Side Chain Insert
The electronically balanced side chain insert input and output allows access to the side chain of the compressor section. External EQ's, like the W799 Side Chain Equalizer can be integrated in the control loop to modifiy the frequency response and sound performance under regulation. The output signal is always available on the D-Sub connector of the frame. The input signal is switched with the S-C INS push button.
Autogain and Gain
The Autogain circuitry determines the actual attenuation by a calculation based on the postiions of the Threshold, Ratio and Attack controls and adds the calculated gain automatically. Autogain refers to an internal zero level and raises lower levels to this nominal level. Higher levels remain unchanged. The reference level is internally adjusted to the standard level of + 6 dBu or to any custom value that you prefer. The autogain circuit avoids the annoying and confusing need to compensate the gate manually after changing the setting of a control. Since judging of different settings is blurred if the levels are not precisely matched, autogain is a huge advantage. The analog computation circuitry calculates the necessary gain very precisely as long as the attack time is set all to the left. With short attack times the structure of the signal is not important for the output level. With longer attack times, the peaks are not controlled anymore and the output level cannot be calculated precisely anymore, since the structure of the signal has a huge influence on the level. The autogain circuitry uses a correction that has been determined empirically and results in a good compensation with an accuracy of 3 dB with common program material. Considering the small changes of the setting during the optimisation process, this tolerance that refers to the full range is sufficient. Autogain is not a perfect system but a little helper. Side Chain Equalizer settings, extensive use of the envelope or the fill control is not compensated. The gain control is always active and makes possible to correct the gain manually. Sometimes, in the beginning of a new setup, autogain can be confusing, since the threshold point is blurred by the compensation. Therefore, autogain can be disabled by the OFF switch.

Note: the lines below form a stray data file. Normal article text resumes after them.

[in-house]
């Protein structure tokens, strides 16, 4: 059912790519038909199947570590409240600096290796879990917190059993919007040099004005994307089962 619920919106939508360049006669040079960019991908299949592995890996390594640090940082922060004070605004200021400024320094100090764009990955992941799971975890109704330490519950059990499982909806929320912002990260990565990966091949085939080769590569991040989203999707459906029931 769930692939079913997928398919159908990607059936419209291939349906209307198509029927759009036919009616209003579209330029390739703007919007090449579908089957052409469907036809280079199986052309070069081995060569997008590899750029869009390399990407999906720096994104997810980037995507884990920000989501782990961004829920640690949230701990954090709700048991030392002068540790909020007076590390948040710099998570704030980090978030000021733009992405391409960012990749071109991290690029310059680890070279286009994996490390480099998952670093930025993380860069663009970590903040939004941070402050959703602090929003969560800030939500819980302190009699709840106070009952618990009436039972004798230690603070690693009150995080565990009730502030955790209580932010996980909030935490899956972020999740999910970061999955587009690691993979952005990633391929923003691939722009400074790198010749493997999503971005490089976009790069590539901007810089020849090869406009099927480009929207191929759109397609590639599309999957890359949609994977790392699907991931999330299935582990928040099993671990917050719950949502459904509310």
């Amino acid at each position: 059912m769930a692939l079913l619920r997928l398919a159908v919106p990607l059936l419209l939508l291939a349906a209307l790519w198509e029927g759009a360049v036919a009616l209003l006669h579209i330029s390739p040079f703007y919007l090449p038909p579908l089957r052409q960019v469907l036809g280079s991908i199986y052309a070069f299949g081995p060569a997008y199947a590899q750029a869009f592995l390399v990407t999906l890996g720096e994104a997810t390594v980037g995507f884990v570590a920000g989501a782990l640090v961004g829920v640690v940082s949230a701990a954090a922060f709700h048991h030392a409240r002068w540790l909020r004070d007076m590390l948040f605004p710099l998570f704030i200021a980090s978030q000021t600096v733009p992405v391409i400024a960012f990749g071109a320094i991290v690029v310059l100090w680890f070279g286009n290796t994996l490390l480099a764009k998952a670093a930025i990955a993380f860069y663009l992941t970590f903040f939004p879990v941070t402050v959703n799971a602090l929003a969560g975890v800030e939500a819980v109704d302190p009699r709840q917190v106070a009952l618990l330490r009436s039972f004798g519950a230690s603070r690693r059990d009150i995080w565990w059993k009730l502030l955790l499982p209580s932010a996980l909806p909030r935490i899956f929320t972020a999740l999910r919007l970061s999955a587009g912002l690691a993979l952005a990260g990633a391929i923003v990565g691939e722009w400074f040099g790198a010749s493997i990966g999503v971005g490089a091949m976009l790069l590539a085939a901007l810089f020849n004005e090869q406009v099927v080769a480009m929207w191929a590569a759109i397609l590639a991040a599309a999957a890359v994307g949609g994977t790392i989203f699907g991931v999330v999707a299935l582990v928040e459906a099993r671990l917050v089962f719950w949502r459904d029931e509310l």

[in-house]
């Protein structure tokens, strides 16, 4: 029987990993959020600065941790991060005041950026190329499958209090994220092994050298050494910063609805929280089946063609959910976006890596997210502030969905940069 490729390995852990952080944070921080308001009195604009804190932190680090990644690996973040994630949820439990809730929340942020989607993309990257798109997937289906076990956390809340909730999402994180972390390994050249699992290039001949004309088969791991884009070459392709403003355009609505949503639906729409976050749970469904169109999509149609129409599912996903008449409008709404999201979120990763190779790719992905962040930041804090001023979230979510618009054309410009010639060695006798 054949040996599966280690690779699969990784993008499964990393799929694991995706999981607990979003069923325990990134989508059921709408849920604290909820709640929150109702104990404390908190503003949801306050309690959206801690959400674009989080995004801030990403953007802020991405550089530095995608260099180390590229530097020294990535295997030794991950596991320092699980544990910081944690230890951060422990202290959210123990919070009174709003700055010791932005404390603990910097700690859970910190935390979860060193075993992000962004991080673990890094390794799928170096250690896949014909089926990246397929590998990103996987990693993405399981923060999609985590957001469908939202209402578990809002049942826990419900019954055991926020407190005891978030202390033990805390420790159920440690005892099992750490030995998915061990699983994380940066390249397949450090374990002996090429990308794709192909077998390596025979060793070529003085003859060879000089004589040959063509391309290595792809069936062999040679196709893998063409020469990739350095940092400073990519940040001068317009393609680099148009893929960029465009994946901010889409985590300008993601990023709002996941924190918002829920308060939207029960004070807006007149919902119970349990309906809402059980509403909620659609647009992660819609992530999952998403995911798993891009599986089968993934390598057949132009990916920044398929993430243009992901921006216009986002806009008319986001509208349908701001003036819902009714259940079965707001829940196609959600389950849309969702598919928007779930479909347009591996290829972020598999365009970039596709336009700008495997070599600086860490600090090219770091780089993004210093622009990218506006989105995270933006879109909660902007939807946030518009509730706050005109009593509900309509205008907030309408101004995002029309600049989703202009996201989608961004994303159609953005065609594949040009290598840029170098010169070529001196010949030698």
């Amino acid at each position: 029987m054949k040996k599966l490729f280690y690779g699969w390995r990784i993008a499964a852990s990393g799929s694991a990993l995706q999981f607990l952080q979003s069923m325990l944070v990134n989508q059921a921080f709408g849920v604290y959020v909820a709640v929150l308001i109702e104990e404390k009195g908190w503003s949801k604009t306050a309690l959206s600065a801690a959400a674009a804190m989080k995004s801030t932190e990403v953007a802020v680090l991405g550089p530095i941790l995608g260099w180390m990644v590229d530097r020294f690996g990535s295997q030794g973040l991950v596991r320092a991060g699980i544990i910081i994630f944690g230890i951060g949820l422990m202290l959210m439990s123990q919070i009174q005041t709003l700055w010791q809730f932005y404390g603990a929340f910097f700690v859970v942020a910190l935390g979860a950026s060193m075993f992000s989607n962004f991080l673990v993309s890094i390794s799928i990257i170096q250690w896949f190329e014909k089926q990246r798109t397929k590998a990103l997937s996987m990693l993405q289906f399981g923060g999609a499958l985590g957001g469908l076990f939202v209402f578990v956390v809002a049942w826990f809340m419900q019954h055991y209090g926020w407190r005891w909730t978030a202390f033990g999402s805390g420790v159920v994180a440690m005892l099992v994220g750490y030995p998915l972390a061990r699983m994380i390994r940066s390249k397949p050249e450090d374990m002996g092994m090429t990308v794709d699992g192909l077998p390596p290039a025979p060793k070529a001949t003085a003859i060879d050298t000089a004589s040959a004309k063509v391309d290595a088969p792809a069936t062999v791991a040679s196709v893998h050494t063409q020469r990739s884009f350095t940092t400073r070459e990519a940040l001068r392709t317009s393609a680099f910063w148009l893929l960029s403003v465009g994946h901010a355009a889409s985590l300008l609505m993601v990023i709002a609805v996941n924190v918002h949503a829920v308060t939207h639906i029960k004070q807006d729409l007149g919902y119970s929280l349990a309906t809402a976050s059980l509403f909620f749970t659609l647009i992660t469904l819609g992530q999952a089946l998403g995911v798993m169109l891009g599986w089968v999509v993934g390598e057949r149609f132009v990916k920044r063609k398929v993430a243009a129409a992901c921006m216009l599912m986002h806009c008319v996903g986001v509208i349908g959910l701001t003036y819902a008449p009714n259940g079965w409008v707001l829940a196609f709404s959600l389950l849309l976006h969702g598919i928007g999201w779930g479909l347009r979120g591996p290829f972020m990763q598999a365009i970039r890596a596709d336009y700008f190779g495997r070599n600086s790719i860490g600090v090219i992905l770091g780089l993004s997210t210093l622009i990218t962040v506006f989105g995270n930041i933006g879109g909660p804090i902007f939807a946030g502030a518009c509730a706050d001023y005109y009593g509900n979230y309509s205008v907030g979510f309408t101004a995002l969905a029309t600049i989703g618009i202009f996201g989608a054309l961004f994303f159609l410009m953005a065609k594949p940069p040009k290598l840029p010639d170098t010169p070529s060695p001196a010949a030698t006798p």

The gain reduction display is a LED chain with 20 leds and a display range of 30 dB.